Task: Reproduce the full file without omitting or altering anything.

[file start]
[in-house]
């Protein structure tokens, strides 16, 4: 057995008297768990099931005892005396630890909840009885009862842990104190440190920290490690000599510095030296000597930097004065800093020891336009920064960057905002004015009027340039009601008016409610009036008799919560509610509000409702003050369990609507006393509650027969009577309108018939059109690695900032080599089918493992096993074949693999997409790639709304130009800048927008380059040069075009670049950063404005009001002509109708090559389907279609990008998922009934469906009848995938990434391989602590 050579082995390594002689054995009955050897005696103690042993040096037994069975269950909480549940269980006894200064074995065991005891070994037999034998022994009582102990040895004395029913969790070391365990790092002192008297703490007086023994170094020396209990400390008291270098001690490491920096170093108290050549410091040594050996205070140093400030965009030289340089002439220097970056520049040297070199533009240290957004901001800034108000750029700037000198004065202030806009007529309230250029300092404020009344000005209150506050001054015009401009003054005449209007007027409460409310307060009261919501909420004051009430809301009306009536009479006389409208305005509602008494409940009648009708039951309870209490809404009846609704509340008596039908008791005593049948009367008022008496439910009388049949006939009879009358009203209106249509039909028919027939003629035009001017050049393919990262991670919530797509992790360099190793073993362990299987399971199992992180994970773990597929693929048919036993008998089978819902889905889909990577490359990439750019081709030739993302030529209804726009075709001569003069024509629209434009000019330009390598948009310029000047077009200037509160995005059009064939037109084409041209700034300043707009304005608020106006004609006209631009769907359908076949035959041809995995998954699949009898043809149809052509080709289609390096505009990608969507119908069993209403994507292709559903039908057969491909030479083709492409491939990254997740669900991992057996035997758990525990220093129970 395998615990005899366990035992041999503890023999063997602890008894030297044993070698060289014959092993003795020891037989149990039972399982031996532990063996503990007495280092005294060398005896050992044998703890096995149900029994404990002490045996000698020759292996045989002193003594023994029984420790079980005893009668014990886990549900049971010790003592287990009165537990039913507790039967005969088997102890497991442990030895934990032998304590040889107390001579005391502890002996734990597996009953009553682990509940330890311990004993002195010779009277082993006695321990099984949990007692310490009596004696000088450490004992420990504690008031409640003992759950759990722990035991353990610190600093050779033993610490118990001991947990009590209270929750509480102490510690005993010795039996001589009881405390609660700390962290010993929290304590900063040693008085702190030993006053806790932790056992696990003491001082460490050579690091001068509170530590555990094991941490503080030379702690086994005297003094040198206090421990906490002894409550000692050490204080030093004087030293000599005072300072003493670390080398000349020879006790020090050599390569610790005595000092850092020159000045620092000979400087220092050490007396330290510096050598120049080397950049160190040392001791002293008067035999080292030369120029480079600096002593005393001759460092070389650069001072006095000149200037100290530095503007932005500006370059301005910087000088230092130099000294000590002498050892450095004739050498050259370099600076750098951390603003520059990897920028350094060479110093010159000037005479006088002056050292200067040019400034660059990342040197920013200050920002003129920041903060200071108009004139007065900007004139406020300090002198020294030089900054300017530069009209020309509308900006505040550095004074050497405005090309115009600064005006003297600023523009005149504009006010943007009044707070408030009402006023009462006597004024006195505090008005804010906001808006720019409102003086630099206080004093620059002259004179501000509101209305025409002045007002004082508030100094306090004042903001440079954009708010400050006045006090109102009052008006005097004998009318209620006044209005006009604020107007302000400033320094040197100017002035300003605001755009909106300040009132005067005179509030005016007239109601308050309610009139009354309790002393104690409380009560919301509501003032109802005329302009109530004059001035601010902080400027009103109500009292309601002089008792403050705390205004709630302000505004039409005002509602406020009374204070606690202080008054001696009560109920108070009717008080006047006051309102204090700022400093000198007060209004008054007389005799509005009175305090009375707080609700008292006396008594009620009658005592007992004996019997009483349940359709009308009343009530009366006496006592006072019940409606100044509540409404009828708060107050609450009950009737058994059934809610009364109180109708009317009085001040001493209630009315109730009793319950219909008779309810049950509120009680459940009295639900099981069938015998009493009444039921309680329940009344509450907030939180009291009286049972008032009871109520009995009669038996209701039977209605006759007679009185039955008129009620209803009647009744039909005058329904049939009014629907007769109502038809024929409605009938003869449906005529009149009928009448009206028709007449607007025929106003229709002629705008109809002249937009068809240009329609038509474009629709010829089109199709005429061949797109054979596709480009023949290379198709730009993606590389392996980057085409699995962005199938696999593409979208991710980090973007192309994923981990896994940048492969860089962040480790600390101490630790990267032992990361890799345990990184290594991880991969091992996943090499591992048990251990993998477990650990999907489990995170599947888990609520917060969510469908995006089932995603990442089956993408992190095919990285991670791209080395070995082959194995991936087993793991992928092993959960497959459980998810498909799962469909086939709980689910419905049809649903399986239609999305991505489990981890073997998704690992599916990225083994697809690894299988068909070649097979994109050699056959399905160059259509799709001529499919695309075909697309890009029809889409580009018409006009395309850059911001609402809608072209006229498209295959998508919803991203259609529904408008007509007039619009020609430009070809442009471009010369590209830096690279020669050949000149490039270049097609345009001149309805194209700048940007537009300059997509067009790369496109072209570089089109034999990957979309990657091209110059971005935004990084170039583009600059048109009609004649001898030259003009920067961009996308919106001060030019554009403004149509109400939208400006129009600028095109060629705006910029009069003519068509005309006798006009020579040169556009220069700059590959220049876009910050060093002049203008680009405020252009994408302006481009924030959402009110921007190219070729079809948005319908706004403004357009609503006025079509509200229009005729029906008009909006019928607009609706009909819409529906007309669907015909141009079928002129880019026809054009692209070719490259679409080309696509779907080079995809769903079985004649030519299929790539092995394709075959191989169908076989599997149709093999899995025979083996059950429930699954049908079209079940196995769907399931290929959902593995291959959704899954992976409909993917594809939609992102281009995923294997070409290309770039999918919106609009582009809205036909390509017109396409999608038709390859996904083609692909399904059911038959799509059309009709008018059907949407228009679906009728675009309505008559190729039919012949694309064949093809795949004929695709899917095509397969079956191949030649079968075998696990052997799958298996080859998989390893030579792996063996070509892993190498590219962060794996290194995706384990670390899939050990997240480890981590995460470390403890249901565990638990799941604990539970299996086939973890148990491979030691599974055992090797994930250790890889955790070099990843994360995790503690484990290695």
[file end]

[in-house]
């Protein structure tokens, strides 16, 4: 057995008297768990099931005892005396630890909840009885009862842990104190440190920290490690000599510095030296000597930097004065800093020891336009920064960057905002004015009027340039009601008016409610009036008799919560509610509000409702003050369990609507006393509650027969009577309108018939059109690695900032080599089918493992096993074949693999997409790639709304130009800048927008380059040069075009670049950063404005009001002509109708090559389907279609990008998922009934469906009848995938990434391989602590 050579082995390594002689054995009955050897005696103690042993040096037994069975269950909480549940269980006894200064074995065991005891070994037999034998022994009582102990040895004395029913969790070391365990790092002192008297703490007086023994170094020396209990400390008291270098001690490491920096170093108290050549410091040594050996205070140093400030965009030289340089002439220097970056520049040297070199533009240290957004901001800034108000750029700037000198004065202030806009007529309230250029300092404020009344000005209150506050001054015009401009003054005449209007007027409460409310307060009261919501909420004051009430809301009306009536009479006389409208305005509602008494409940009648009708039951309870209490809404009846609704509340008596039908008791005593049948009367008022008496439910009388049949006939009879009358009203209106249509039909028919027939003629035009001017050049393919990262991670919530797509992790360099190793073993362990299987399971199992992180994970773990597929693929048919036993008998089978819902889905889909990577490359990439750019081709030739993302030529209804726009075709001569003069024509629209434009000019330009390598948009310029000047077009200037509160995005059009064939037109084409041209700034300043707009304005608020106006004609006209631009769907359908076949035959041809995995998954699949009898043809149809052509080709289609390096505009990608969507119908069993209403994507292709559903039908057969491909030479083709492409491939990254997740669900991992057996035997758990525990220093129970 395998615990005899366990035992041999503890023999063997602890008894030297044993070698060289014959092993003795020891037989149990039972399982031996532990063996503990007495280092005294060398005896050992044998703890096995149900029994404990002490045996000698020759292996045989002193003594023994029984420790079980005893009668014990886990549900049971010790003592287990009165537990039913507790039967005969088997102890497991442990030895934990032998304590040889107390001579005391502890002996734990597996009953009553682990509940330890311990004993002195010779009277082993006695321990099984949990007692310490009596004696000088450490004992420990504690008031409640003992759950759990722990035991353990610190600093050779033993610490118990001991947990009590209270929750509480102490510690005993010795039996001589009881405390609660700390962290010993929290304590900063040693008085702190030993006053806790932790056992696990003491001082460490050579690091001068509170530590555990094991941490503080030379702690086994005297003094040198206090421990906490002894409550000692050490204080030093004087030293000599005072300072003493670390080398000349020879006790020090050599390569610790005595000092850092020159000045620092000979400087220092050490007396330290510096050598120049080397950049160190040392001791002293008067035999080292030369120029480079600096002593005393001759460092070389650069001072006095000149200037100290530095503007932005500006370059301005910087000088230092130099000294000590002498050892450095004739050498050259370099600076750098951390603003520059990897920028350094060479110093010159000037005479006088002056050292200067040019400034660059990342040197920013200050920002003129920041903060200071108009004139007065900007004139406020300090002198020294030089900054300017530069009209020309509308900006505040550095004074050497405005090309115009600064005006003297600023523009005149504009006010943007009044707070408030009402006023009462006597004024006195505090008005804010906001808006720019409102003086630099206080004093620059002259004179501000509101209305025409002045007002004082508030100094306090004042903001440079954009708010400050006045006090109102009052008006005097004998009318209620006044209005006009604020107007302000400033320094040197100017002035300003605001755009909106300040009132005067005179509030005016007239109601308050309610009139009354309790002393104690409380009560919301509501003032109802005329302009109530004059001035601010902080400027009103109500009292309601002089008792403050705390205004709630302000505004039409005002509602406020009374204070606690202080008054001696009560109920108070009717008080006047006051309102204090700022400093000198007060209004008054007389005799509005009175305090009375707080609700008292006396008594009620009658005592007992004996019997009483349940359709009308009343009530009366006496006592006072019940409606100044509540409404009828708060107050609450009950009737058994059934809610009364109180109708009317009085001040001493209630009315109730009793319950219909008779309810049950509120009680459940009295639900099981069938015998009493009444039921309680329940009344509450907030939180009291009286049972008032009871109520009995009669038996209701039977209605006759007679009185039955008129009620209803009647009744039909005058329904049939009014629907007769109502038809024929409605009938003869449906005529009149009928009448009206028709007449607007025929106003229709002629705008109809002249937009068809240009329609038509474009629709010829089109199709005429061949797109054979596709480009023949290379198709730009993606590389392996980057085409699995962005199938696999593409979208991710980090973007192309994923981990896994940048492969860089962040480790600390101490630790990267032992990361890799345990990184290594991880991969091992996943090499591992048990251990993998477990650990999907489990995170599947888990609520917060969510469908995006089932995603990442089956993408992190095919990285991670791209080395070995082959194995991936087993793991992928092993959960497959459980998810498909799962469909086939709980689910419905049809649903399986239609999305991505489990981890073997998704690992599916990225083994697809690894299988068909070649097979994109050699056959399905160059259509799709001529499919695309075909697309890009029809889409580009018409006009395309850059911001609402809608072209006229498209295959998508919803991203259609529904408008007509007039619009020609430009070809442009471009010369590209830096690279020669050949000149490039270049097609345009001149309805194209700048940007537009300059997509067009790369496109072209570089089109034999990957979309990657091209110059971005935004990084170039583009600059048109009609004649001898030259003009920067961009996308919106001060030019554009403004149509109400939208400006129009600028095109060629705006910029009069003519068509005309006798006009020579040169556009220069700059590959220049876009910050060093002049203008680009405020252009994408302006481009924030959402009110921007190219070729079809948005319908706004403004357009609503006025079509509200229009005729029906008009909006019928607009609706009909819409529906007309669907015909141009079928002129880019026809054009692209070719490259679409080309696509779907080079995809769903079985004649030519299929790539092995394709075959191989169908076989599997149709093999899995025979083996059950429930699954049908079209079940196995769907399931290929959902593995291959959704899954992976409909993917594809939609992102281009995923294997070409290309770039999918919106609009582009809205036909390509017109396409999608038709390859996904083609692909399904059911038959799509059309009709008018059907949407228009679906009728675009309505008559190729039919012949694309064949093809795949004929695709899917095509397969079956191949030649079968075998696990052997799958298996080859998989390893030579792996063996070509892993190498590219962060794996290194995706384990670390899939050990997240480890981590995460470390403890249901565990638990799941604990539970299996086939973890148990491979030691599974055992090797994930250790890889955790070099990843994360995790503690484990290695």